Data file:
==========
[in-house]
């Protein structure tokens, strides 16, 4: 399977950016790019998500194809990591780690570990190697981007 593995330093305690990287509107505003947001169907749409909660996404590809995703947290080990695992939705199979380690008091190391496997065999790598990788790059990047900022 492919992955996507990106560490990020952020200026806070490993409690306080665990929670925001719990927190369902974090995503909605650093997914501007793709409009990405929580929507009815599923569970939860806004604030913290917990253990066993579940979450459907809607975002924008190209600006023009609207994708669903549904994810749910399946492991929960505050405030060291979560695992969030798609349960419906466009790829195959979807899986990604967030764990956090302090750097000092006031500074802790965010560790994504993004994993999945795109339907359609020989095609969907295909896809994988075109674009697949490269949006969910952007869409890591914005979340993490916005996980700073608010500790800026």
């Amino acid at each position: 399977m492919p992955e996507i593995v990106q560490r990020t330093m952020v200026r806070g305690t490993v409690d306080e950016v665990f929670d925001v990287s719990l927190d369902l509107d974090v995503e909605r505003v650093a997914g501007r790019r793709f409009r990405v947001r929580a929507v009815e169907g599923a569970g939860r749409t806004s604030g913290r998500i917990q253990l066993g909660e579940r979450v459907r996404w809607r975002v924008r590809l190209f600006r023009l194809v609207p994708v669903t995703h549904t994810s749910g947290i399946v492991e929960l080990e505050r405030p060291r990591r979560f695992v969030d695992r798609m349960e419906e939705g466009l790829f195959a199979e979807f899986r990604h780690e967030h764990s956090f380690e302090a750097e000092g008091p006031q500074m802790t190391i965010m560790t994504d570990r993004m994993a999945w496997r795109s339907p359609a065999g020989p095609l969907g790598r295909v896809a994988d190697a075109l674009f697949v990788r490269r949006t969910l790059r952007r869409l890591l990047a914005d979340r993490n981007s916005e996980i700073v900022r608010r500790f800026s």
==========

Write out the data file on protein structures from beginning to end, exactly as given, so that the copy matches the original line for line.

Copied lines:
[in-house]
């Protein structure tokens, strides 16, 4: 399977950016790019998500194809990591780690570990190697981007 593995330093305690990287509107505003947001169907749409909660996404590809995703947290080990695992939705199979380690008091190391496997065999790598990788790059990047900022 492919992955996507990106560490990020952020200026806070490993409690306080665990929670925001719990927190369902974090995503909605650093997914501007793709409009990405929580929507009815599923569970939860806004604030913290917990253990066993579940979450459907809607975002924008190209600006023009609207994708669903549904994810749910399946492991929960505050405030060291979560695992969030798609349960419906466009790829195959979807899986990604967030764990956090302090750097000092006031500074802790965010560790994504993004994993999945795109339907359609020989095609969907295909896809994988075109674009697949490269949006969910952007869409890591914005979340993490916005996980700073608010500790800026």
């Amino acid at each position: 399977m492919p992955e996507i593995v990106q560490r990020t330093m952020v200026r806070g305690t490993v409690d306080e950016v665990f929670d925001v990287s719990l927190d369902l509107d974090v995503e909605r505003v650093a997914g501007r790019r793709f409009r990405v947001r929580a929507v009815e169907g599923a569970g939860r749409t806004s604030g913290r998500i917990q253990l066993g909660e579940r979450v459907r996404w809607r975002v924008r590809l190209f600006r023009l194809v609207p994708v669903t995703h549904t994810s749910g947290i399946v492991e929960l080990e505050r405030p060291r990591r979560f695992v969030d695992r798609m349960e419906e939705g466009l790829f195959a199979e979807f899986r990604h780690e967030h764990s956090f380690e302090a750097e000092g008091p006031q500074m802790t190391i965010m560790t994504d570990r993004m994993a999945w496997r795109s339907p359609a065999g020989p095609l969907g790598r295909v896809a994988d190697a075109l674009f697949v990788r490269r949006t969910l790059r952007r869409l890591l990047a914005d979340r993490n981007s916005e996980i700073v900022r608010r500790f800026s």